ENHANCED FIRE BLIGHT RESISTANCE OF APPLE LINES TRANSGENIC FOR ATTACIN E AND T4 LYSOZYME GENES
HS ALDWINCKLE1, K KO2, JL NORELLI1, SK BROWN2 and K DURING3
Departments of 1Plant Pathology, and 2Horticultural Science, Cornell University, Geneva, NY 14456, USA; 3Federal Center for Breeding Research on Cultivated Plants, D-06484 Quedlinburg, Germany
Background and objectives
The apple cultivar Gala has become popular in the USA and elsewhere because of its excellent fruit quality. However, Gala is very susceptible to Erwinia amylovora, the bacterium causing fire blight. The main goal of this research is to genetically transform Gala with genes for lytic proteins known to inhibit bacteria, and to determine their effect on fire blight resistance. New plasmid binary vectors have been constructed to increase the expression of the attacin E (attE) lytic protein  and to allow for combined expression of both attE and T4 lysozyme (e)  in transgenic plants. These plasmid binary vectors have been transferred to Galaxy, a sport of Gala.
Materials and methods
Genes encoding lytic proteins, attE and e, were cloned into six different plasmid binary vectors for use in Agrobacterium-mediated transformation of apple. The plasmids were: pBINCa2Att (enhanced CaMV 35S promoter (Ca2)/attE/NOS terminator in pBIN19), pCa2AMVAtt (Ca2/untranslated leader sequence of alfalfa mosaic virus (AMV)/attE/NOS terminator in pBI121), pCa2AMVSPAtt (Ca2/AMV/signal peptide of tobacco PR1 protein (SP)/attE/NOS terminator in pBI121), pWIAtt (potato proteinase inhibitor II promoter (WI)/attE/WI terminator in pBI121), pWIAttCa2AMVT4 (WI/attE/WI terminator/Ca2/AMV/e /NOS terminator in pBI121), and pCa2AMVT4 (Ca2/AMV/e/NOS terminator in pBI121). Transformation of Galaxy apple with binary vectors was confirmed by PCR and NPT II ELISA analysis. Western analysis was used to study gene expression in apple. Galaxy transgenic lines were obtained, rooted, acclimated to soil and grown in a growth chamber at 26°C, 80% RH. Vigorously growing shoot tips of 20-cm-tall plants were inoculated by injection of 7.5x107 c.f.u./ml of E. amylovora (Ea 273). Lengths of resultant necrotic lesions were measured at intervals from 4-37 days after inoculation, and expressed as percentage of total shoot length that blighted. The attE coding region was cloned into the pRSET E. coli expression vector for attacin E protein purification. Western analysis was used to confirm attE expression. Polyclonal antibody to attacin was produced by injecting a rabbit with antigen produced in E. coli.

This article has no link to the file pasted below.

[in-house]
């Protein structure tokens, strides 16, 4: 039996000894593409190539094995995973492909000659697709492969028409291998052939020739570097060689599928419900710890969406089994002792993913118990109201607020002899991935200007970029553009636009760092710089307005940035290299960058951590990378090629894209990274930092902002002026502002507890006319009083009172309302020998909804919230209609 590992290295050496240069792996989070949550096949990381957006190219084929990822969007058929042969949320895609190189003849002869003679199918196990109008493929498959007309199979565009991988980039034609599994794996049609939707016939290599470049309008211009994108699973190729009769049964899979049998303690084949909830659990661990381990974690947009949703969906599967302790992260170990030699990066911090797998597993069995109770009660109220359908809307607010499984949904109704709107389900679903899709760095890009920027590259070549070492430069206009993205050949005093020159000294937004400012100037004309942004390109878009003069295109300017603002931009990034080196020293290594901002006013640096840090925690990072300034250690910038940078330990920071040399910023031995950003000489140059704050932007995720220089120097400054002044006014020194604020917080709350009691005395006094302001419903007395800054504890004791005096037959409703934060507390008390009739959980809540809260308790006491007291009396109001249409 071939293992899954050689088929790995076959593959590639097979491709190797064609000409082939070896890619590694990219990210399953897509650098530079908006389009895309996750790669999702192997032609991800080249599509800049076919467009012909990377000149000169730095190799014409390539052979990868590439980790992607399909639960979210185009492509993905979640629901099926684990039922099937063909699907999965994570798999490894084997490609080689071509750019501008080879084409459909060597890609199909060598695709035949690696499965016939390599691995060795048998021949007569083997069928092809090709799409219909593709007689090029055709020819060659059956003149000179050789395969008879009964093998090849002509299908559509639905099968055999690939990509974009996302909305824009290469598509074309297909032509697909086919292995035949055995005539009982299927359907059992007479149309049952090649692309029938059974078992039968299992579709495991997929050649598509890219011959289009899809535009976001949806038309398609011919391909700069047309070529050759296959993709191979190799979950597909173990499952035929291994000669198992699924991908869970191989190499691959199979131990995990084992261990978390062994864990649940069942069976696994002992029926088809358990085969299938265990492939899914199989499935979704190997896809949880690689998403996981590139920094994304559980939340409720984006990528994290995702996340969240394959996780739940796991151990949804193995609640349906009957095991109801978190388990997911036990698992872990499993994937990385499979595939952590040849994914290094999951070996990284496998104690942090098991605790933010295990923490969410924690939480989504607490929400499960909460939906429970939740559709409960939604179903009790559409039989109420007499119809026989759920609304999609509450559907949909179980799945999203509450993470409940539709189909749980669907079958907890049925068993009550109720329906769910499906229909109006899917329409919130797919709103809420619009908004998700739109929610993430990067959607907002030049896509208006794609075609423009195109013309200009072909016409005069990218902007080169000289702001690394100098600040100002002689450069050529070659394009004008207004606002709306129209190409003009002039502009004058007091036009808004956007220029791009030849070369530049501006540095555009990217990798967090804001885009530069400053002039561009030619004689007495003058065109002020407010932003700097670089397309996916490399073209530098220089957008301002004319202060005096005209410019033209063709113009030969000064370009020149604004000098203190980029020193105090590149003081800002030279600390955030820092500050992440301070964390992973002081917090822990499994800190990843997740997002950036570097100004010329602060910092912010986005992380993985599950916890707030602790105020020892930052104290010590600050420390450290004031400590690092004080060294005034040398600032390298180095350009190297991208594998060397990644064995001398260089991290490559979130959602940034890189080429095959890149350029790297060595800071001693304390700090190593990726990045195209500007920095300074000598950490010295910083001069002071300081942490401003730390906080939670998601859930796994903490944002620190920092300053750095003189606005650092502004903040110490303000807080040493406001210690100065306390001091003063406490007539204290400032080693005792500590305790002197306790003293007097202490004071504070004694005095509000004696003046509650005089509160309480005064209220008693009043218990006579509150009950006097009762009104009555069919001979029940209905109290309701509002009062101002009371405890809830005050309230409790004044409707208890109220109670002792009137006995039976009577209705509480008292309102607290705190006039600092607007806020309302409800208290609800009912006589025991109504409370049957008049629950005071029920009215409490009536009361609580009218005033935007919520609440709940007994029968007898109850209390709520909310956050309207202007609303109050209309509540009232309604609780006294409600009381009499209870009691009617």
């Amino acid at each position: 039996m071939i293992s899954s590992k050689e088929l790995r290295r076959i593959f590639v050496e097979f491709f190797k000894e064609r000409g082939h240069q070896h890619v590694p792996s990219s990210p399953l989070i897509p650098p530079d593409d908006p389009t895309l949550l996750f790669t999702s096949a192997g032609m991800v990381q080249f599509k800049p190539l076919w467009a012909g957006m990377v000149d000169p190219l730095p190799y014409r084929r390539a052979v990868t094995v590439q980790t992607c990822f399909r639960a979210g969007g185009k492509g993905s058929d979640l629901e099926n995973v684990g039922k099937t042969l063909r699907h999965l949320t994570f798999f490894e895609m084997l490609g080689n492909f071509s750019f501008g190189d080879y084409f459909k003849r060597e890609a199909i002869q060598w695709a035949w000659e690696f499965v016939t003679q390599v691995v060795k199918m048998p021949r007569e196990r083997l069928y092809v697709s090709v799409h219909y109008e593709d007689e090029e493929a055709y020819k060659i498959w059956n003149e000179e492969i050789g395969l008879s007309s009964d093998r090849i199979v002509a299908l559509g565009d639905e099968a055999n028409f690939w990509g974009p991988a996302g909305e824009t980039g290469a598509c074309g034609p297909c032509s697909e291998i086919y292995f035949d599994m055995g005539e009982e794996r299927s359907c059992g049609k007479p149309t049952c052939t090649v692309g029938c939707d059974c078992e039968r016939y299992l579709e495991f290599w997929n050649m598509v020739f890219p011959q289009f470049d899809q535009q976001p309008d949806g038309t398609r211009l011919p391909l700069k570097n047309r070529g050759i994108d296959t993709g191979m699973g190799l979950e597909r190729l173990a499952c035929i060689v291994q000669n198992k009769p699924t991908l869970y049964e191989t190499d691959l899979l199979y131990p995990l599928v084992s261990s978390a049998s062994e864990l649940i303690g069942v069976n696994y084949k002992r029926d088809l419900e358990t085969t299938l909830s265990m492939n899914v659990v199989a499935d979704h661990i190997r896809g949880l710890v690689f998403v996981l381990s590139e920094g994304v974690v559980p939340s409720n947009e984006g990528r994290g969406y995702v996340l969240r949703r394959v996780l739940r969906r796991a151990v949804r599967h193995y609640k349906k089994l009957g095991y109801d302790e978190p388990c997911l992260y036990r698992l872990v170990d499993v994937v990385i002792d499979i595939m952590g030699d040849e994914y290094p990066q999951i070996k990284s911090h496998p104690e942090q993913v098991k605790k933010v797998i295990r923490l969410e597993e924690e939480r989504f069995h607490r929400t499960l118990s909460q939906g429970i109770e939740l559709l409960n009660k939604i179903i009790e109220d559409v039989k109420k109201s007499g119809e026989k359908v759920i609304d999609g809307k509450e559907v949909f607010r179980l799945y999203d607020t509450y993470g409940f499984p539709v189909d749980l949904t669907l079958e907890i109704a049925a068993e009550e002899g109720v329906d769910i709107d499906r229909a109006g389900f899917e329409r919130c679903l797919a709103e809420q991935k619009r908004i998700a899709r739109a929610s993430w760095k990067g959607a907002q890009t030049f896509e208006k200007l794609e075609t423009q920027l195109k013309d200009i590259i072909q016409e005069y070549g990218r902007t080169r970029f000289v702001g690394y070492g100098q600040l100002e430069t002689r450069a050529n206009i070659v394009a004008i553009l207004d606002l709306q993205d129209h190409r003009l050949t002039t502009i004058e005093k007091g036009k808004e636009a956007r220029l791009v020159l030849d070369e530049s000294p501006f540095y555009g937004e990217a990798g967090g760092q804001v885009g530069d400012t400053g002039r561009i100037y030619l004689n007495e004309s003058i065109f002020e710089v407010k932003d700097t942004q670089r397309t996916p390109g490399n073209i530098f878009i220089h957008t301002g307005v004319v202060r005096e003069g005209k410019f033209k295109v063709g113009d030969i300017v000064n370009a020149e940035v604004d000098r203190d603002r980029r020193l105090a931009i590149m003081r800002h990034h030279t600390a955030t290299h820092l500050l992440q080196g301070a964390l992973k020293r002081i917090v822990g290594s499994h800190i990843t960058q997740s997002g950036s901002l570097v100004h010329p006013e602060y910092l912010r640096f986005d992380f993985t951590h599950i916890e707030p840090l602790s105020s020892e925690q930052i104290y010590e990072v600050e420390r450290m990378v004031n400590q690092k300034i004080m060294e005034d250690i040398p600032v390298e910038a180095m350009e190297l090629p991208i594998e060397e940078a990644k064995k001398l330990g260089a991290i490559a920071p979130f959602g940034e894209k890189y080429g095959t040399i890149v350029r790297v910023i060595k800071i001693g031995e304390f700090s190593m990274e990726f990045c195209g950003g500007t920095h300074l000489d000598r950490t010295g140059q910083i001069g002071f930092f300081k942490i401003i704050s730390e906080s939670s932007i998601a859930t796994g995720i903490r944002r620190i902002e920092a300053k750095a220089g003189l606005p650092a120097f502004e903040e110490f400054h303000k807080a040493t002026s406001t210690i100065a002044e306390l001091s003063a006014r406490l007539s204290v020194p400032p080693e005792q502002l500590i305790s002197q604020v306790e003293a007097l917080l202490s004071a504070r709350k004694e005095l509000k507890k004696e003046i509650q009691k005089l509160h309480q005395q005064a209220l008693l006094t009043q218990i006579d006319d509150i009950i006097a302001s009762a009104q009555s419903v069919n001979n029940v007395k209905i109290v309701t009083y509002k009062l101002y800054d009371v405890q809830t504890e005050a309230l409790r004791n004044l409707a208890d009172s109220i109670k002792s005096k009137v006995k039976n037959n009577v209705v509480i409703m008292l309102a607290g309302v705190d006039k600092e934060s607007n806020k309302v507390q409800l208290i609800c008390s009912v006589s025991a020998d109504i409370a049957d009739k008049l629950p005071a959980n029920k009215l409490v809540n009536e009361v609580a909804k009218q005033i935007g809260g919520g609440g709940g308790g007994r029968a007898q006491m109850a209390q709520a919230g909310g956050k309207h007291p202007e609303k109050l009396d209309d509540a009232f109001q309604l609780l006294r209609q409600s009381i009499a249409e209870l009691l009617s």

Results and conclusions
All six constructs containing attE, e or both were successfully transferred to Galaxy by Agrobacterium-mediated transformation. 84 Galaxy transgenics have been recovered to date. Expession of attE in transgenic lines was confirmed by Western analysis. Inoculation of transgenic lines indicated that some lines have increased resistance to fire blight. Attacin E was produced using the pRSET E. coli expression vector and purified. Maximum expression of attacin occurred 3-5 h after induction of the pRSET vector. The purified attacin E and T4 lysozyme were used successfully to obtain polyclonal antibodies for protein analysis. Purified attacin E and T4 lysozyme will be used for in vitro assays of antimicrobial activity. Current work is focusing on characterizing the Galaxy transgenics and evaluating the effect of the lytic proteins on disease resistance.
1. During K, Porsch P, Fladung M, Lörz H, 1993. Plant Journal 3, 587-598.
2. Norelli JL, Aldwinckle HS, Destefano-Beltran L, Jaynes JM, 1994. Euphytica 77, 123-128.